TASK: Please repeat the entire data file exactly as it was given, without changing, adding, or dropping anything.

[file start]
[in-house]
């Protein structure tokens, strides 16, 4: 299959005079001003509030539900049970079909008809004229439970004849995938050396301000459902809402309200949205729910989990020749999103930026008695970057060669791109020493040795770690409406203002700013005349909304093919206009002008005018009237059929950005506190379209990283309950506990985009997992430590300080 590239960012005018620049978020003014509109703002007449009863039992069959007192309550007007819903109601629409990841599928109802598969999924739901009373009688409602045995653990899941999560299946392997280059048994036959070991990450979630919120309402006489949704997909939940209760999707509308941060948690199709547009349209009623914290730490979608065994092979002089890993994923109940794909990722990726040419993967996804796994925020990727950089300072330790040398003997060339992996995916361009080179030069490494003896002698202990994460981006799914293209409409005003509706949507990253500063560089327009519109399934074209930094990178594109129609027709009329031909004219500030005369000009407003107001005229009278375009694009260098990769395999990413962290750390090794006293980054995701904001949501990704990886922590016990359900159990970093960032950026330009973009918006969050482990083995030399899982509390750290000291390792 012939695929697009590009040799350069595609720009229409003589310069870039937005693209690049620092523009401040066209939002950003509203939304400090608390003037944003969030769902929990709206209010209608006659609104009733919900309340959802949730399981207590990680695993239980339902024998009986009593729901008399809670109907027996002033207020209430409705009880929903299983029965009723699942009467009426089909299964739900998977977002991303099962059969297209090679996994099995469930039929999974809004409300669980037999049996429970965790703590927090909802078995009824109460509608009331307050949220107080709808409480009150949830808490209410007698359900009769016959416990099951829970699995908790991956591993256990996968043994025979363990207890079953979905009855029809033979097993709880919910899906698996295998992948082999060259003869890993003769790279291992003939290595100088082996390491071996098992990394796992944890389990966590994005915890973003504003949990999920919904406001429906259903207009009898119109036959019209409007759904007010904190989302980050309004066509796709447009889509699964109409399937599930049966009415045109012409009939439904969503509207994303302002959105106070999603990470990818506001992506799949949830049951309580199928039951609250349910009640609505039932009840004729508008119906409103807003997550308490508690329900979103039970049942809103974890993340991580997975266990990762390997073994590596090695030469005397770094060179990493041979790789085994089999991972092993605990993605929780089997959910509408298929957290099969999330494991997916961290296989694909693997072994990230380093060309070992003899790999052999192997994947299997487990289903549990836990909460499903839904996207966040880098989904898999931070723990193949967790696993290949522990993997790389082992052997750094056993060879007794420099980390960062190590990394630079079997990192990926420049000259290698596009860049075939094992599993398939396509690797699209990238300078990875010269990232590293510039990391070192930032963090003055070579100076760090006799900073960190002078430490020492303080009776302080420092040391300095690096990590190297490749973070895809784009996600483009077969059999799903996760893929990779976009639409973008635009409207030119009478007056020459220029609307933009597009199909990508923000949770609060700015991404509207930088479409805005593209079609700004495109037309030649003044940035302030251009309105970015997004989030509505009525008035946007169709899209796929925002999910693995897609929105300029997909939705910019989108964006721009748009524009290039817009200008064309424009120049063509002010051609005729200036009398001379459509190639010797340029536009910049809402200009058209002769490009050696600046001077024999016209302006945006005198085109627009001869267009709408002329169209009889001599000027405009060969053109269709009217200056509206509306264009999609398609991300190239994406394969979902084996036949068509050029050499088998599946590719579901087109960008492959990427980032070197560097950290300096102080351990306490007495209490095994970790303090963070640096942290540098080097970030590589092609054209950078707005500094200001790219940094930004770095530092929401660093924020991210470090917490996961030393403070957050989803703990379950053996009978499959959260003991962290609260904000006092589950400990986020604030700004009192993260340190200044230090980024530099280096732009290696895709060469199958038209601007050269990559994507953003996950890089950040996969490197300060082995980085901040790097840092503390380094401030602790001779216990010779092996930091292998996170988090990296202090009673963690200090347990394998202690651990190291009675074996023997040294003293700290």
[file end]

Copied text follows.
[in-house]
């Protein structure tokens, strides 16, 4: 299959005079001003509030539900049970079909008809004229439970004849995938050396301000459902809402309200949205729910989990020749999103930026008695970057060669791109020493040795770690409406203002700013005349909304093919206009002008005018009237059929950005506190379209990283309950506990985009997992430590300080 590239960012005018620049978020003014509109703002007449009863039992069959007192309550007007819903109601629409990841599928109802598969999924739901009373009688409602045995653990899941999560299946392997280059048994036959070991990450979630919120309402006489949704997909939940209760999707509308941060948690199709547009349209009623914290730490979608065994092979002089890993994923109940794909990722990726040419993967996804796994925020990727950089300072330790040398003997060339992996995916361009080179030069490494003896002698202990994460981006799914293209409409005003509706949507990253500063560089327009519109399934074209930094990178594109129609027709009329031909004219500030005369000009407003107001005229009278375009694009260098990769395999990413962290750390090794006293980054995701904001949501990704990886922590016990359900159990970093960032950026330009973009918006969050482990083995030399899982509390750290000291390792 012939695929697009590009040799350069595609720009229409003589310069870039937005693209690049620092523009401040066209939002950003509203939304400090608390003037944003969030769902929990709206209010209608006659609104009733919900309340959802949730399981207590990680695993239980339902024998009986009593729901008399809670109907027996002033207020209430409705009880929903299983029965009723699942009467009426089909299964739900998977977002991303099962059969297209090679996994099995469930039929999974809004409300669980037999049996429970965790703590927090909802078995009824109460509608009331307050949220107080709808409480009150949830808490209410007698359900009769016959416990099951829970699995908790991956591993256990996968043994025979363990207890079953979905009855029809033979097993709880919910899906698996295998992948082999060259003869890993003769790279291992003939290595100088082996390491071996098992990394796992944890389990966590994005915890973003504003949990999920919904406001429906259903207009009898119109036959019209409007759904007010904190989302980050309004066509796709447009889509699964109409399937599930049966009415045109012409009939439904969503509207994303302002959105106070999603990470990818506001992506799949949830049951309580199928039951609250349910009640609505039932009840004729508008119906409103807003997550308490508690329900979103039970049942809103974890993340991580997975266990990762390997073994590596090695030469005397770094060179990493041979790789085994089999991972092993605990993605929780089997959910509408298929957290099969999330494991997916961290296989694909693997072994990230380093060309070992003899790999052999192997994947299997487990289903549990836990909460499903839904996207966040880098989904898999931070723990193949967790696993290949522990993997790389082992052997750094056993060879007794420099980390960062190590990394630079079997990192990926420049000259290698596009860049075939094992599993398939396509690797699209990238300078990875010269990232590293510039990391070192930032963090003055070579100076760090006799900073960190002078430490020492303080009776302080420092040391300095690096990590190297490749973070895809784009996600483009077969059999799903996760893929990779976009639409973008635009409207030119009478007056020459220029609307933009597009199909990508923000949770609060700015991404509207930088479409805005593209079609700004495109037309030649003044940035302030251009309105970015997004989030509505009525008035946007169709899209796929925002999910693995897609929105300029997909939705910019989108964006721009748009524009290039817009200008064309424009120049063509002010051609005729200036009398001379459509190639010797340029536009910049809402200009058209002769490009050696600046001077024999016209302006945006005198085109627009001869267009709408002329169209009889001599000027405009060969053109269709009217200056509206509306264009999609398609991300190239994406394969979902084996036949068509050029050499088998599946590719579901087109960008492959990427980032070197560097950290300096102080351990306490007495209490095994970790303090963070640096942290540098080097970030590589092609054209950078707005500094200001790219940094930004770095530092929401660093924020991210470090917490996961030393403070957050989803703990379950053996009978499959959260003991962290609260904000006092589950400990986020604030700004009192993260340190200044230090980024530099280096732009290696895709060469199958038209601007050269990559994507953003996950890089950040996969490197300060082995980085901040790097840092503390380094401030602790001779216990010779092996930091292998996170988090990296202090009673963690200090347990394998202690651990190291009675074996023997040294003293700290």